New Guidelines For In-Person Religious Services As Washington Continues Phased Reopening

Father Jose Alvarez, right, during walk and drive through confessions on Friday, April 24, 2020, in the parking lot at Holy Roman Catholic Church in White Center. CREDIT: Megan Farmer/KUOW
Father Jose Alvarez, right, during walk and drive through confessions on Friday, April 24, 2020, in the parking lot at Holy Roman Catholic Church in White Center. CREDIT: Megan Farmer/KUOW

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New Washington Religious Services Guidelines

Washington’s Four-Phase Reopening Plan

Counties Approved For Early Move To Phase 2

BY LIZ BRAZILE & AUSTIN JENKINS

Washington Gov. Jay Inslee is allowing religious services to resume – but with restrictions. In Phase 1 counties, outdoor services with up to 100 people are now allowed. In counties approved for Phase 2, indoor services are allowed at 25% capacity or with fewer than 50 people, whichever is less.

“This is a first step. There will be more steps in the weeks to come to continue to remove restrictions in this regard,” Inslee said Wednesday during a live briefing streamed online. “I’m pleased that we’re able to do this. We know how important physical congregations are to people, so I’m glad we’ve been able to take this step today. But it does need to be on a step by step basis.”

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The new guidance calls for physical distancing and face masks during religious services. Previously, state-issued guidelines allowed churches, synagogues and mosques to hold drive up services.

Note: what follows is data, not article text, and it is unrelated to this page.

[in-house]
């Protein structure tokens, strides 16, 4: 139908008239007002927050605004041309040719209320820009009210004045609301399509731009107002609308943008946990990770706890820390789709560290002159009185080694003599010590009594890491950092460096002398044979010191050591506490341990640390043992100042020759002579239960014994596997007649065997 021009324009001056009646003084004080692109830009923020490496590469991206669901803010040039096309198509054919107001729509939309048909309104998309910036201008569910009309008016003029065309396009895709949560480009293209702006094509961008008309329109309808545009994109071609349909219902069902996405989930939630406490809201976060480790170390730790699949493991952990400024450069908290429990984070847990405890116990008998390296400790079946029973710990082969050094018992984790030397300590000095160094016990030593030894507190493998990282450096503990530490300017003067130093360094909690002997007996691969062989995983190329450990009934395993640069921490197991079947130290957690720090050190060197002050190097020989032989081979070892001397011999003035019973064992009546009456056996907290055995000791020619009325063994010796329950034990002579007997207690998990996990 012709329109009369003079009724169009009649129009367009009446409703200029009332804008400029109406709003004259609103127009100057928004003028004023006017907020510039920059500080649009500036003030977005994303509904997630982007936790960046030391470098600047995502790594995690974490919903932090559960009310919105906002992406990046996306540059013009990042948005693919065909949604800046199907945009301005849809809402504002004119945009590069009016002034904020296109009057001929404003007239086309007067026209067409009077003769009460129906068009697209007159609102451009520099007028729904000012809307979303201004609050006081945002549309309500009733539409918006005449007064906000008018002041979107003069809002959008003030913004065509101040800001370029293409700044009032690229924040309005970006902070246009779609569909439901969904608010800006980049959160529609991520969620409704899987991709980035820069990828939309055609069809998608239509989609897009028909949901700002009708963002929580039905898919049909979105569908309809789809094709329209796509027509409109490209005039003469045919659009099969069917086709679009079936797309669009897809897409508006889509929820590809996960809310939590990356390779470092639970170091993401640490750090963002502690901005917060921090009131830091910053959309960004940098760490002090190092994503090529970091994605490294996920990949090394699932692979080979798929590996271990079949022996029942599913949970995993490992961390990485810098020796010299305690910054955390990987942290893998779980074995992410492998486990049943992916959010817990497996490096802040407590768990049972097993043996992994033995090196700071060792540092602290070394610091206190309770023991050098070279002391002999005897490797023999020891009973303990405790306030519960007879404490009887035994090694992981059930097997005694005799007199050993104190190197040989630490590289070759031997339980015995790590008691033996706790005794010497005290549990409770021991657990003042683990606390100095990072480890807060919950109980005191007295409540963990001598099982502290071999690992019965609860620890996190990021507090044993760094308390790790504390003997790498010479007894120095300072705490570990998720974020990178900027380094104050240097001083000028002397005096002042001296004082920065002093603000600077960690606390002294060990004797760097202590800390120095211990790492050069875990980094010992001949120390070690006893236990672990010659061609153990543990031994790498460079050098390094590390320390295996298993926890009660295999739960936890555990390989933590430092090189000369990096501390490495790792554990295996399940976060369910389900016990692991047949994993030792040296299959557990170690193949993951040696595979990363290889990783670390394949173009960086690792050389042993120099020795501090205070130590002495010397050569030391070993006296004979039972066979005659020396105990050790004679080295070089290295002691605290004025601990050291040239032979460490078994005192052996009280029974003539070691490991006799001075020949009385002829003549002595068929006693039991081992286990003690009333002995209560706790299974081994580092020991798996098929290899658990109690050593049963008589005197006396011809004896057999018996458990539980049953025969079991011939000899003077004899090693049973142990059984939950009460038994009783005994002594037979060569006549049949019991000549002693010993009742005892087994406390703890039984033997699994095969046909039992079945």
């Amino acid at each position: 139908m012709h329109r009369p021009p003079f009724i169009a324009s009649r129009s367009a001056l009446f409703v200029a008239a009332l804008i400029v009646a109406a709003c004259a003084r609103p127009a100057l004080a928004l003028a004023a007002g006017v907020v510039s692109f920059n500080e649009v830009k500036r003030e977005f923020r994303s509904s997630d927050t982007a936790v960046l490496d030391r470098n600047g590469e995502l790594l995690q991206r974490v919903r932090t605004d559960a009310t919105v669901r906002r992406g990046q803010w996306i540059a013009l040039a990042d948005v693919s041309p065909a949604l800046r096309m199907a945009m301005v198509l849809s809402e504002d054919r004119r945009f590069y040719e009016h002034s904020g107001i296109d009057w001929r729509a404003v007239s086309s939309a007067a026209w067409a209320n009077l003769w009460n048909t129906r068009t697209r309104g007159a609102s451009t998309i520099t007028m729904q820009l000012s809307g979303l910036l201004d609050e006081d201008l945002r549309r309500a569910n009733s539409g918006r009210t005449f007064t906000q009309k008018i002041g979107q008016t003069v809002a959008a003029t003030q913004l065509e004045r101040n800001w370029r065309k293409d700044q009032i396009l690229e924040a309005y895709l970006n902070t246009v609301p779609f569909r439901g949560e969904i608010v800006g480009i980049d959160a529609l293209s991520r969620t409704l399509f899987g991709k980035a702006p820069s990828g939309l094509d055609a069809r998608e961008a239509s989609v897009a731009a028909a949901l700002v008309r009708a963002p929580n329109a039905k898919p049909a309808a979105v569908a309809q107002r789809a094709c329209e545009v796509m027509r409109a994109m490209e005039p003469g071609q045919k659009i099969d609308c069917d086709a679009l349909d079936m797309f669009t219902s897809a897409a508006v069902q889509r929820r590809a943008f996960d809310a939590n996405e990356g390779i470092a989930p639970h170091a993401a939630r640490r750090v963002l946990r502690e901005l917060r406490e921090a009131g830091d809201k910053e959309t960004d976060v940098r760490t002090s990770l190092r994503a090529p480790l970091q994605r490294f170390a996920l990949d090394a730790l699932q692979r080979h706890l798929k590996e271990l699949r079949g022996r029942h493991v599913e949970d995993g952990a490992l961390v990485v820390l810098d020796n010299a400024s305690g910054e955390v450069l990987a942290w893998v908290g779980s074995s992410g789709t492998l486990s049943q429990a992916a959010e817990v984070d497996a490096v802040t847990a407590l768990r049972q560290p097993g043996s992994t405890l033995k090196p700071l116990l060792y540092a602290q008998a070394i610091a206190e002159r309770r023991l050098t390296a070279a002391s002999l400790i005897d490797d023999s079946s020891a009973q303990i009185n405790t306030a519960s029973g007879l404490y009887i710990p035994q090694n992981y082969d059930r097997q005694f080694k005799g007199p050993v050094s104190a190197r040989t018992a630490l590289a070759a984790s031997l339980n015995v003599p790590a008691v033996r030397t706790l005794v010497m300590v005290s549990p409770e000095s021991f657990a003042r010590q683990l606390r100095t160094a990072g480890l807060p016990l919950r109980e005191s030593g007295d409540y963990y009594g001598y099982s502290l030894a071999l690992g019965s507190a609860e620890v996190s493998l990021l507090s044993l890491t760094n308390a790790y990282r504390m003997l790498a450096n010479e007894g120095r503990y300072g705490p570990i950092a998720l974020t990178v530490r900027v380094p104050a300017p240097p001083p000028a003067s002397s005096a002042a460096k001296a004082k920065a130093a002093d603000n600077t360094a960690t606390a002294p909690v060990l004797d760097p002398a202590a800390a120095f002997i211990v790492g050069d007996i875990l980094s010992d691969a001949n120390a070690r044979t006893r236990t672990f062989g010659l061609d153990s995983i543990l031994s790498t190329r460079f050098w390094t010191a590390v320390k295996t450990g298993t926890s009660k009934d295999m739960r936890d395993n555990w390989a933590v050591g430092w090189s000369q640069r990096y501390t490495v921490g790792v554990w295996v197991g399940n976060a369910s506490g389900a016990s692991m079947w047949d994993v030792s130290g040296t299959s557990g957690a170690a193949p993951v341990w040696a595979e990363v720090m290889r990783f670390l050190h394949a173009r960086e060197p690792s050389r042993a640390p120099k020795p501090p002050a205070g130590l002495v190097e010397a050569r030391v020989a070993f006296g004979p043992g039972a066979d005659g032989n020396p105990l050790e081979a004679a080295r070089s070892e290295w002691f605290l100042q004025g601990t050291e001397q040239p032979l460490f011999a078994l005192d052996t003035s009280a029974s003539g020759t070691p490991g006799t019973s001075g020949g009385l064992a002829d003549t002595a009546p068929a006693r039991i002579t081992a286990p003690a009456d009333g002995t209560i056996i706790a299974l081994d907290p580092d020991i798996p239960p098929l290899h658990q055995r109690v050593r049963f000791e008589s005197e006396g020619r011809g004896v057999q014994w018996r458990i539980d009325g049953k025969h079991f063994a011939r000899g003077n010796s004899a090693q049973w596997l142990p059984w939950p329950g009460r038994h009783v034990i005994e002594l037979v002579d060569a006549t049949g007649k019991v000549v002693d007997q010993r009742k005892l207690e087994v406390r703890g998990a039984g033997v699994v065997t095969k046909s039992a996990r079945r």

As of Wednesday afternoon, 24 counties have been approved to move into the second phase of reopening, which allows certain establishments to resume in-person services with social distancing precautions in place.

Washington Gov. Jay Inslee announced Wednesday, May 27 new guidelines for religious services during the coronavirus pandemic. CREDIT: TVW/screenshot

Washington Gov. Jay Inslee announced Wednesday, May 27 new guidelines for religious services during the coronavirus pandemic. CREDIT: TVW/screenshot

State officials are still urging faith-based organizations to continue hosting remote services to the extent possible, citing the potential for the coronavirus to spread to dozens within a single service.

However, new guidelines allow all religious organizations in Washington to hold outdoor gatherings attended by up to 100 people — excluding staff — when online services aren’t considered feasible. Attendees must wear face coverings and keep six feet of distance between families.

The guidance encompasses worship services, religious ceremonies, religious study classes, weddings, funerals and religious holiday celebrations.

For counties approved to move into the second phase of Washington’s four-phase reopening approach, indoor spiritual services can resume at 25% capacity or a maximum of 50 attendees — whichever is less. Additionally, home services may be held with no more than five people, not including staff.

The same mask-wearing and social distancing precautions apply in all scenarios, and facilities must be cleaned frequently. Staff are to be screened for COVID-19 symptoms upon the start of each shift.

The new guidance prohibits direct physical contact between clergy and service goers, and choirs must refrain from sing as a collective. But worshippers can still sing while wearing a mask.

“This is because the science has been pretty clear on this, that this virus is transmitted … through our exhalations,” Inslee said. “And the louder we p